Feeding the Multitudes: The Waffle House Index
Mark 6:31-44 (NRSV)
Brooke Dooley, Member-in-Discernment
My mom’s family is from Orange, TX, a small town on the border of Louisiana. Due to its location, it is a prime area for hurricanes and tropical storms. It was common for my Nana to come stay with us whenever a storm arrived. Many remember 2005 as a particularly devastating year for the Gulf. After Hurricane Rita hit in mid-September, my family made the trip to Orange, TX to assess the damage done to my Nana’s house. The streets were lined with soggy carpets and rotted wood. Access to food and water was limited. People were exhausted without the choice to rest. Windows were boarded up with wood and marked with spray paint, some with notes for loved ones, some were warning for looters. Another said, “WE ARE OPEN. NO POWER. HOT COFFEE.” That particular message was outside of a Waffle House with half of its sign ripped off.
“He said to them, ‘Come away to a deserted place… and rest a while,’ (Mark 6:31 NRSV).
The Waffle House was dark inside, dimly lit with upright flashlights and lanterns. A flashlight was provided to those who needed to access the bathroom. A limited menu was set out with a selection of non-perishable items. It wasn’t much, but it managed to fill the bellies of weary travelers.
I have since learned that the Federal Emergency Management Agency (FEMA) utilizes a metric for determining the severity of a storm, as well as subsequent relief needs. The metric focuses on the Waffle House chain and whether or not it is able to operate at full capacity, limited capacity (no water/no power), or must shut down entirely.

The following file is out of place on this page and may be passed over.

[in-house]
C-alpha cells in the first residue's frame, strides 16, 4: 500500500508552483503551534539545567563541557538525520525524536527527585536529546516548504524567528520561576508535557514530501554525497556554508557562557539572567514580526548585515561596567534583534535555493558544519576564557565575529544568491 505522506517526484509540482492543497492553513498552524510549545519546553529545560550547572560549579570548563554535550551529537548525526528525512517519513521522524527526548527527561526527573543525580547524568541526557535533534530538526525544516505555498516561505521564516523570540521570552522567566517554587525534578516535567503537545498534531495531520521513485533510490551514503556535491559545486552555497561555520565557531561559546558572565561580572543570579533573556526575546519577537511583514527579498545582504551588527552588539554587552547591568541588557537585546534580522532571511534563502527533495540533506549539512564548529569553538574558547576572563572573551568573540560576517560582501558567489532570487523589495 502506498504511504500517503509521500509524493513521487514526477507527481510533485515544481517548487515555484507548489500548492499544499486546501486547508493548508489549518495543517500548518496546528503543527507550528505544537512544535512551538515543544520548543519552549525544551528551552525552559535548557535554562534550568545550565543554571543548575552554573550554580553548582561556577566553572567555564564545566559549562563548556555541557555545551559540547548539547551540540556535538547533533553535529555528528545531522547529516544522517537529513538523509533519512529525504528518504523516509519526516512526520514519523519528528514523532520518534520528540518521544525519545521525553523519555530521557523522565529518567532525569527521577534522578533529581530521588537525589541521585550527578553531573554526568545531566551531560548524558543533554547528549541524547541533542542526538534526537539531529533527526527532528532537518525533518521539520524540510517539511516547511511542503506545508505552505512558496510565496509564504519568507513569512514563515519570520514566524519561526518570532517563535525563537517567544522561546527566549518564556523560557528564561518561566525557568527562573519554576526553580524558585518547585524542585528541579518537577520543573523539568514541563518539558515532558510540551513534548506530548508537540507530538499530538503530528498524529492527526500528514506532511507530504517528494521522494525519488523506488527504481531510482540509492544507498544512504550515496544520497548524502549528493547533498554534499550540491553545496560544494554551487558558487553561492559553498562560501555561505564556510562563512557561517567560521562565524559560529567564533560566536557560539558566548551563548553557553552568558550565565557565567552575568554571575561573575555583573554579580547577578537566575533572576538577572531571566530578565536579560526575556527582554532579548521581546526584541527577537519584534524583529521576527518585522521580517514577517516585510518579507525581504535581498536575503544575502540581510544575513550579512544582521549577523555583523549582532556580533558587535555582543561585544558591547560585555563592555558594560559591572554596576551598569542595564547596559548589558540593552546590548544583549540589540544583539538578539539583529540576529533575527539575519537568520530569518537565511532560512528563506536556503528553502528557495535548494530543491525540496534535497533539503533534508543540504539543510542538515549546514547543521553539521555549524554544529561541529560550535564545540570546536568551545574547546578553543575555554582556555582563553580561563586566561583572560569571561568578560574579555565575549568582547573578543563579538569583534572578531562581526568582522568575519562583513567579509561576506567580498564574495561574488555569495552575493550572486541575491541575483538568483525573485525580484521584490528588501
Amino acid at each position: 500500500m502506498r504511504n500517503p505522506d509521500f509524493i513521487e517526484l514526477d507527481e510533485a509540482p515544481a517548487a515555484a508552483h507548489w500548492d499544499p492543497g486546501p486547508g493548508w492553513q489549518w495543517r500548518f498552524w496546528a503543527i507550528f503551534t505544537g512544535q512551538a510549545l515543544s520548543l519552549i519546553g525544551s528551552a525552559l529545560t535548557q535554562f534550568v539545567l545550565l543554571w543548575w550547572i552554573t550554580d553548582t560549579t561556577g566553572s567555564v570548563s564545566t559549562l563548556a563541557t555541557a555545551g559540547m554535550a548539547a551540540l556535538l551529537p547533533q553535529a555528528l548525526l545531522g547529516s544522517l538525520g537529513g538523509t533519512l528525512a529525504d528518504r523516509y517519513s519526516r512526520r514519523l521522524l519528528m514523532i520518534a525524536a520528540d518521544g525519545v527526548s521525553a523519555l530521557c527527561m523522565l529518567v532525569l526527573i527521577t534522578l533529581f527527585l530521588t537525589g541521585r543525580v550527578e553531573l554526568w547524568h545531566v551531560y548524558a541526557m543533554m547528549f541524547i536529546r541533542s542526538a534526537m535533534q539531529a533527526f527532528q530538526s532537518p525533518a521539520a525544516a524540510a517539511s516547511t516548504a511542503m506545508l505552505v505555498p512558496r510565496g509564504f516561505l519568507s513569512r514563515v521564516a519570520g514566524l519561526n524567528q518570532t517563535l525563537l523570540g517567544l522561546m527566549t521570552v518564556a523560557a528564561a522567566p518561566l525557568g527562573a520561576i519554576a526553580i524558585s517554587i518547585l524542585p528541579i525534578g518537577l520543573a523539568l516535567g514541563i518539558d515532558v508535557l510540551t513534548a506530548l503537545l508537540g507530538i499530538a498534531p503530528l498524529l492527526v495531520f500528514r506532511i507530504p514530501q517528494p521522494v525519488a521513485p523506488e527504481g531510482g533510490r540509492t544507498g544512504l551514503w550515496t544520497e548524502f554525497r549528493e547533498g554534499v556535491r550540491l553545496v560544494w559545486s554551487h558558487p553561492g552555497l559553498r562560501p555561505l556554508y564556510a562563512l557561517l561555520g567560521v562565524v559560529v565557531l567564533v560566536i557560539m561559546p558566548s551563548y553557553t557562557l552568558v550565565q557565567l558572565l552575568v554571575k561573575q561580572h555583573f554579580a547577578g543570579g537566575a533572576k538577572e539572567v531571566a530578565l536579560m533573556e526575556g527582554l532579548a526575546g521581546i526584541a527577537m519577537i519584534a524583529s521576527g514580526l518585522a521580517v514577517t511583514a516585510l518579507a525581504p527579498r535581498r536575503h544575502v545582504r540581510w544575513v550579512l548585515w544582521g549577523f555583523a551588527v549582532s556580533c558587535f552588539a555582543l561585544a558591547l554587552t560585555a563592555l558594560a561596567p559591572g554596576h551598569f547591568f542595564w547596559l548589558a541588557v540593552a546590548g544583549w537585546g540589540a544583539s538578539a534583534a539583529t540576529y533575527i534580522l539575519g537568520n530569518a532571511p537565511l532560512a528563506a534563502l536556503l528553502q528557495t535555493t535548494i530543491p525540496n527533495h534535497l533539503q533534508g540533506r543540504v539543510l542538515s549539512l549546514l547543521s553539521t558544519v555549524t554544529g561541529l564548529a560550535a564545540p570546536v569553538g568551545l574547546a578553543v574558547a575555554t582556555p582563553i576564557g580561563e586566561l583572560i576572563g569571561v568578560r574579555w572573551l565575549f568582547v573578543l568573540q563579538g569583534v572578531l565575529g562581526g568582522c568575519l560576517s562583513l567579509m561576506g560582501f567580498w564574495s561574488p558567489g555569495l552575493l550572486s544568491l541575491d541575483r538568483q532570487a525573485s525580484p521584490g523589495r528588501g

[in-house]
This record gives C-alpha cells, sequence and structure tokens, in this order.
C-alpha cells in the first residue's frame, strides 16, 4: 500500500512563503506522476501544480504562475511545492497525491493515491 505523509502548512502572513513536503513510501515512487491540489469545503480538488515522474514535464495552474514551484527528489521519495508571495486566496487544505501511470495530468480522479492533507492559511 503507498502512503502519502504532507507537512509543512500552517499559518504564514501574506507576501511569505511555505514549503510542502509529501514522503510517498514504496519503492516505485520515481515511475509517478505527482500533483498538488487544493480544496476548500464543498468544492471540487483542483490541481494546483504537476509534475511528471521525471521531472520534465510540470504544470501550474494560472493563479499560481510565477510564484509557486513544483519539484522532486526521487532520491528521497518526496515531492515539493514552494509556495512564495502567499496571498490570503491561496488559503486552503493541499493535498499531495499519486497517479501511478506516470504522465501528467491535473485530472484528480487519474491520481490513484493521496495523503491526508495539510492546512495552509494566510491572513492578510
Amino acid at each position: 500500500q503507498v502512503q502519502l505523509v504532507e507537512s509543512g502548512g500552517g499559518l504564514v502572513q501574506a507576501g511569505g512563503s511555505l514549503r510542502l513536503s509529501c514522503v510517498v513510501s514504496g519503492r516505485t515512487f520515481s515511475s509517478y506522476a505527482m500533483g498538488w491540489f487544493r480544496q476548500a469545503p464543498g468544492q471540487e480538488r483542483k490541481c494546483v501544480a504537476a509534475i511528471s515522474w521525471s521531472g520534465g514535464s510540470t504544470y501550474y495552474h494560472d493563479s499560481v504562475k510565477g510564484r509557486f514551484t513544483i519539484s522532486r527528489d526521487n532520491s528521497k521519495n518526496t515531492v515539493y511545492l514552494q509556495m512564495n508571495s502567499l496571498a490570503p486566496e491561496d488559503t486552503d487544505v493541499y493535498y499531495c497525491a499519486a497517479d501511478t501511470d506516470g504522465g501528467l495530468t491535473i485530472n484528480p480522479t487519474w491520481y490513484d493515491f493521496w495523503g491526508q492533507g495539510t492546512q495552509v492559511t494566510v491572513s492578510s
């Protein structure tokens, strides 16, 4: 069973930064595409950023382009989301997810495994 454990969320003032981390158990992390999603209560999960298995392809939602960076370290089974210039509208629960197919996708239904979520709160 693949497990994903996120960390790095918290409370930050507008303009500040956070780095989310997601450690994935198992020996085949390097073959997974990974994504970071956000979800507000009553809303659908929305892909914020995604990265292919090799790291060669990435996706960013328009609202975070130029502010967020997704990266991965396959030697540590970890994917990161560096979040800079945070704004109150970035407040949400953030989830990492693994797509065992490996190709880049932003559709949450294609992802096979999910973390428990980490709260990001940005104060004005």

As a teenager, I found eating in a dark Waffle House surrounded by spooky lanterns to be quite punk rock. I understand now as an adult that those spaces were sacred. Orange, TX was my home in the summer, whether I was spending afternoons exploring the beauty of Shangri La (the local nature preserve), or running around the copious rose bushes which engulfed my Nana’s yard. I learned a valuable lesson from my Nana’s resilience. No matter the storm, she always knew how to rebuild, but it was exhausting work. Not only from the obvious physical exertion which goes into gutting a home (and finding pieces of your mom’s high school building which had made its way inside), but from grief as well. Precious memories are inevitably ruined, lives are lost, financial stress incurs, and the heat… that damp, mildewy heat pervaded the Gulf that summer.
“Come away to a deserted place… and rest a while.”
Finding a brief moment for rest, the opportunity to fill your grumbling belly with anything lying around, sharing with others despite already being limited on supplies, oddly enough, is what is to be expected from a Waffle House during a heavy storm. Perhaps those memories offered me a brief glimpse of that day when thousands of weary travelers took a moment to rest and share with each other, no matter how scarce.